The Northman Ending and Mysteries Explained

The ending of Robert Eggers’ The Northman reframes its story and asks some bigger questions about Amleth and the destiny of his familial line.

Nicole Kidman in The Northman Ending
Photo: Focus Features

This article contains massive THE NORTHman spoilers.

I will avenge you, father! I will save you, mother! I will kill you, Fjölnir! By the time The Northman concludes, Alexander Skarsgård’s wayward Viking prince has accomplished two out of the three. But was any of it worthwhile?

Before the credits roll, Uncle Fjölnir (Claes Bang) is well and truly dead by his nephew’s hand; his head cleaved clean off with a massive stroke of Amleth’s arm. However, the prince without a kingdom is also slain, stabbed through what I believe is the heart and left to simmer by a lake of fire that both men recognize as Hel. Beneath their vainglorious ends also lies the body of a woman they each claim to love, Gudrún (Nicole Kidman): the mother Amleth swore to avenge but instead slaughtered alongside her youngest son Gunnar (Elliott Rose). Now their corpses are likewise left to molder, unwept and unsung.

As with Robert Eggers’ other two films, the actual plot mechanics are quite clear. This is the end of almost every revenger’s tragedy and it is in-keeping with the ancient Hamlet tale that The Northman takes inspiration from. However, as with his finales for The Witch and The Lighthouse, there is more going on than meets the eye about Amleth’s fate and why his end is a happy one, if only for him and his culture.

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Nicole Kidman’s Queen Mother Who Is Not Left to Heaven

Eggers and his collaborators have not been coy about how The Northman is intentionally descended from a tale that predates Shakespeare. Indeed, Eggers told us months ago that he felt liberated to indulge his world-building eccentricities in the Viking saga because he knew audiences would be inherently familiar with the structure of a story in which the son avenges a murdered father, who in turn had died by his uncle’s hand. It informs everything from William Shakespeare’s greatest play, Hamlet, to The Lion King. However, the actual source material is far older.

“Shakespeare based his Hamlet on Saxo Grammaticus’ Prince Amleth from the 12th century,” Skarsgård tells us in a separate interview, citing a Danish historian and theologian whose tale of the vengeful nephew prince is the oldest complete version of this story we have today. “But Saxo Grammaticus most likely based Prince Amleth of Jutland, which we based our movie on, on an even older Icelandic saga from the ninth or 10th century. So it’s a really ancient tale, and it leant itself beautifully to the type of movie we wanted to make, because it’s a timeless, classic revenge story.”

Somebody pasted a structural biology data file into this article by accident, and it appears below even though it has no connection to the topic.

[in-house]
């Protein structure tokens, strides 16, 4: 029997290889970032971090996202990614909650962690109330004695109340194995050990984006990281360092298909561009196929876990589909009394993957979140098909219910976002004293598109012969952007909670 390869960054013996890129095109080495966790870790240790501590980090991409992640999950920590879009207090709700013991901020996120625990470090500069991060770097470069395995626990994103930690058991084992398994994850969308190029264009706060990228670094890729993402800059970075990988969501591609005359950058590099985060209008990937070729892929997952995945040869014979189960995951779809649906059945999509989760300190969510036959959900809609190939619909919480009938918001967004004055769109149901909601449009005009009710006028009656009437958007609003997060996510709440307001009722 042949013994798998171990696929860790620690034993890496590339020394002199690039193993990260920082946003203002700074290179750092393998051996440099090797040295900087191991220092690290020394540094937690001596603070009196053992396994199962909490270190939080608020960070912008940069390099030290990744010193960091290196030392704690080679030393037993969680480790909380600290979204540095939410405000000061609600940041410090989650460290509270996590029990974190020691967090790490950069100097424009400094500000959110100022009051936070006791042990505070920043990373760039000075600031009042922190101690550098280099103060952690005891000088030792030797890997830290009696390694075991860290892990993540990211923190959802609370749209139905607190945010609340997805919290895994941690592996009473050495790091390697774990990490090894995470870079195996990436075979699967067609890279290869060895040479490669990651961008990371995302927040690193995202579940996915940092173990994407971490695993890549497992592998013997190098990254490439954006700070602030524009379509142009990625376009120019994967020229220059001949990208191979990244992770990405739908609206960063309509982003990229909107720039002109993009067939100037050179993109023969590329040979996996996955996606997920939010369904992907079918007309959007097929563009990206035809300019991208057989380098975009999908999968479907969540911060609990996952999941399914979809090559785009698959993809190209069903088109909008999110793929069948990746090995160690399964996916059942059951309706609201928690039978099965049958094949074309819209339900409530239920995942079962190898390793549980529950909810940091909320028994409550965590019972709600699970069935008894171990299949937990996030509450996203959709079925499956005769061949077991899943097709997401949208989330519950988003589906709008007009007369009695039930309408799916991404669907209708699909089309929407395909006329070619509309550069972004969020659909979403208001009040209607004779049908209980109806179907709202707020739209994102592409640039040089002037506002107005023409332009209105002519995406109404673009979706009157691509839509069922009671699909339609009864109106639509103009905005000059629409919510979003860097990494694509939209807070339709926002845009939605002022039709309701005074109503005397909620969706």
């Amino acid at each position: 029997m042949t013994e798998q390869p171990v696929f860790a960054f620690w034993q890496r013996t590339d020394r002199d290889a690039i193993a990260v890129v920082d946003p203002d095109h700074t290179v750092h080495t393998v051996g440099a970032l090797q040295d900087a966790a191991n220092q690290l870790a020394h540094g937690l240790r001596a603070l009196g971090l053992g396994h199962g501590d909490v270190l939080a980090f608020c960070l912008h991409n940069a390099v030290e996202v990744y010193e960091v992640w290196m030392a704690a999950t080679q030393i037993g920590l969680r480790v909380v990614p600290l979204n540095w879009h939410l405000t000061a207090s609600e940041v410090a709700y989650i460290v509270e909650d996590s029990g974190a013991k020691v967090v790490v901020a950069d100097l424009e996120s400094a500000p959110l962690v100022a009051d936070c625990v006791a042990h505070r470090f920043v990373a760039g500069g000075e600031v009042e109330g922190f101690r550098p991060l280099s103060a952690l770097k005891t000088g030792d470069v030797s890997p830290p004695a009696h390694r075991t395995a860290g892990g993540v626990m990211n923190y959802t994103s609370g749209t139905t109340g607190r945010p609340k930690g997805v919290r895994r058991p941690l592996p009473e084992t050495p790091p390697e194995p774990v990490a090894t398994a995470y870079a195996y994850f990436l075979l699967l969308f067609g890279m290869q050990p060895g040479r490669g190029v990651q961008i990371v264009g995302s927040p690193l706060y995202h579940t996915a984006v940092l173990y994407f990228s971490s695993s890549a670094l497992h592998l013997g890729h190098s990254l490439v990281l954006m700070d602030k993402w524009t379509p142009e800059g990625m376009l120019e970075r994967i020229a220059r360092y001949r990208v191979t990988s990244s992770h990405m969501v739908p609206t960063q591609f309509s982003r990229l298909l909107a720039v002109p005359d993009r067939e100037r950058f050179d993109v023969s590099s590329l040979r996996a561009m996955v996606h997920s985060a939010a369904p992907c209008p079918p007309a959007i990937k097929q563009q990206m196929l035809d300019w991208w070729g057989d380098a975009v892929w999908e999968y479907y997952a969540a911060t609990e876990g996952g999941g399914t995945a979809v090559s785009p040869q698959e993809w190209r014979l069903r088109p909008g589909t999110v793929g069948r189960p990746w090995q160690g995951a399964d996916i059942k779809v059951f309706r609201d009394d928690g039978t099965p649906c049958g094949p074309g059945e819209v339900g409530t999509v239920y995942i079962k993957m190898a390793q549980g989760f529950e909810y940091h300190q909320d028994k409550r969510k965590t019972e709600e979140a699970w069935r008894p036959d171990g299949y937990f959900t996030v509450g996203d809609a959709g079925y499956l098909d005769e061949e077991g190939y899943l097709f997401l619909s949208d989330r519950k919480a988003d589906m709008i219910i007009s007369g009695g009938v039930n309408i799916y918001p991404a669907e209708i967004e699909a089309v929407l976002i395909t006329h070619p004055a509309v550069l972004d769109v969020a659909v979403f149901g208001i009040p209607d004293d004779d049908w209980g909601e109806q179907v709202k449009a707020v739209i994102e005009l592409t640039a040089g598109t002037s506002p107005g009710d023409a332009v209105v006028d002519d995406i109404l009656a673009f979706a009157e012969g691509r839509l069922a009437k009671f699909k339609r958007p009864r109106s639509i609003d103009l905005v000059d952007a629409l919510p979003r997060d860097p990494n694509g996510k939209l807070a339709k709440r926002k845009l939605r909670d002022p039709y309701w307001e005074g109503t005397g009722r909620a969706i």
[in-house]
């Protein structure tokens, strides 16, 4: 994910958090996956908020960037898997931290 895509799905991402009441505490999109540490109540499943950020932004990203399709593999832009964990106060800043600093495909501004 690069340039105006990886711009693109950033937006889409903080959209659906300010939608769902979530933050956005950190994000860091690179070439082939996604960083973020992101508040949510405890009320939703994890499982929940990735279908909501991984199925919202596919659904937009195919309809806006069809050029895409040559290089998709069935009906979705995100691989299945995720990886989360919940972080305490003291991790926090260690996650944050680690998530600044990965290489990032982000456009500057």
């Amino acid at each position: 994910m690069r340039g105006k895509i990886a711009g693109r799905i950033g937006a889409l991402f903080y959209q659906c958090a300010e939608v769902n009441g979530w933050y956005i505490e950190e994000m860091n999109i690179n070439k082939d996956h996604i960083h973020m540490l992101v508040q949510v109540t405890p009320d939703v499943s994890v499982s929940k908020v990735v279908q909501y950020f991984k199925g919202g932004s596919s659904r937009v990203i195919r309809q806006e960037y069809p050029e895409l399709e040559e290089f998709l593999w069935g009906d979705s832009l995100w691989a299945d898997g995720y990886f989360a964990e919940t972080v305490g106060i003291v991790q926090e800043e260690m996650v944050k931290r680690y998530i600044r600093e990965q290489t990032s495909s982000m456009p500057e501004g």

All of which is true. The story of Amleth is the inspiration of Hamlet—an anglicized rewording that moves a single letter from the end of the prince’s name to the beginning. And by going back to that earlier, more medieval telling Eggers, co-writer Sjón, and Skarsgård (who is also a producer on The Northman) were able to establish an easy through-line for the audience to follow, even as their movie deconstructed that line in order to examine elements of this story that are far more psychologically debased and primal. Take for example, the relationship between Amleth and his ultimately not-so-dear mother, Gudrún.

In the most perverse scene in the movie, Amleth finally confronts his mother in her bedroom and attempts to convince her to run away with him. It’s a so-called liberation. At first she tries to ease his anger through a mother’s love, and when that doesn’t work she tries a different tact: she becomes brutally honest.

“I see you’ve inherited your father’s simpleness,” she mocks before laughing at her son and revealing it was she who convinced Fjölnir to slay his own brother. Worse still, she begged Fjölnir to also kill her son who was then but a boy.

This twist works on multiple levels, including by embracing what has been a much debated subtext read by some into the relationship between Hamlet and Gertrude: He blames her for being indifferent to his father’s death—“Frailty, thy name is woman!”—and ponders openly whether she was complicit in his murder. He is told, eventually, by his father’s ghost to leave Gertrude to Heaven. Nonetheless, there’s a raw resentment between the mother and son that audiences have debated for centuries. In the 20th century, a Freudian interpretation has grown popular. It suggests there’s a latent Oedipal jealousy in Hamlet’s fury with his uncle. He subconsciously wants to be the one in his mother’s bed.